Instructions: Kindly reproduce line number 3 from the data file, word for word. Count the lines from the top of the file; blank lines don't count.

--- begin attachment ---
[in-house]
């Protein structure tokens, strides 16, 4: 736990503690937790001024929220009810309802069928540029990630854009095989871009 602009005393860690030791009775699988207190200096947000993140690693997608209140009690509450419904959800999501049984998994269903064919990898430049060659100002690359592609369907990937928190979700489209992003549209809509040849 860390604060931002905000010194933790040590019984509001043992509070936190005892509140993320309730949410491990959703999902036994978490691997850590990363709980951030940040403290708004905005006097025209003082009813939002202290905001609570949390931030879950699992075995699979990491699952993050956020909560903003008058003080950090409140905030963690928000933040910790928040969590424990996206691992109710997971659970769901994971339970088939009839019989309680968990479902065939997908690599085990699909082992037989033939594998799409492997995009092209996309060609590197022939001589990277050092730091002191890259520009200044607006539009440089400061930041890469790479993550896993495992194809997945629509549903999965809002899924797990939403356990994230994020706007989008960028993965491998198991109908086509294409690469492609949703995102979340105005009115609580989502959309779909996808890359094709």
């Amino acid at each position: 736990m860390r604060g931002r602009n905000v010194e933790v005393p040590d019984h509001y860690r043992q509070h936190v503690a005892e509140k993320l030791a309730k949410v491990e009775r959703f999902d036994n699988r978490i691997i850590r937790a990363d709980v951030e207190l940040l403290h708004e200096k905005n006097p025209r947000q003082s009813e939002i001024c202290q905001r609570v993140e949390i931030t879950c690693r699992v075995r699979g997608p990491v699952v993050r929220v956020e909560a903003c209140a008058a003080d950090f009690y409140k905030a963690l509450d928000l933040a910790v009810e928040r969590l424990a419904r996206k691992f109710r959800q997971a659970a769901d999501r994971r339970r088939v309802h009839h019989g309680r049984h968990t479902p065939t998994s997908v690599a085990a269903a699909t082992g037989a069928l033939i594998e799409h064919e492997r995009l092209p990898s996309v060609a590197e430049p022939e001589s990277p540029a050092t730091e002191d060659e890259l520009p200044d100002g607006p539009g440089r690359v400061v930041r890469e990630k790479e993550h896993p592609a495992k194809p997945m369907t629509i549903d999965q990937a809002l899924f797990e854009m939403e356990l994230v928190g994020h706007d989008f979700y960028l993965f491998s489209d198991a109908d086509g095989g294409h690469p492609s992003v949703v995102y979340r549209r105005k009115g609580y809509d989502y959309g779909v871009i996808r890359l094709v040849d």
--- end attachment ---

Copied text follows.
């Amino acid at each position: 736990m860390r604060g931002r602009n905000v010194e933790v005393p040590d019984h509001y860690r043992q509070h936190v503690a005892e509140k993320l030791a309730k949410v491990e009775r959703f999902d036994n699988r978490i691997i850590r937790a990363d709980v951030e207190l940040l403290h708004e200096k905005n006097p025209r947000q003082s009813e939002i001024c202290q905001r609570v993140e949390i931030t879950c690693r699992v075995r699979g997608p990491v699952v993050r929220v956020e909560a903003c209140a008058a003080d950090f009690y409140k905030a963690l509450d928000l933040a910790v009810e928040r969590l424990a419904r996206k691992f109710r959800q997971a659970a769901d999501r994971r339970r088939v309802h009839h019989g309680r049984h968990t479902p065939t998994s997908v690599a085990a269903a699909t082992g037989a069928l033939i594998e799409h064919e492997r995009l092209p990898s996309v060609a590197e430049p022939e001589s990277p540029a050092t730091e002191d060659e890259l520009p200044d100002g607006p539009g440089r690359v400061v930041r890469e990630k790479e993550h896993p592609a495992k194809p997945m369907t629509i549903d999965q990937a809002l899924f797990e854009m939403e356990l994230v928190g994020h706007d989008f979700y960028l993965f491998s489209d198991a109908d086509g095989g294409h690469p492609s992003v949703v995102y979340r549209r105005k009115g609580y809509d989502y959309g779909v871009i996808r890359l094709v040849d």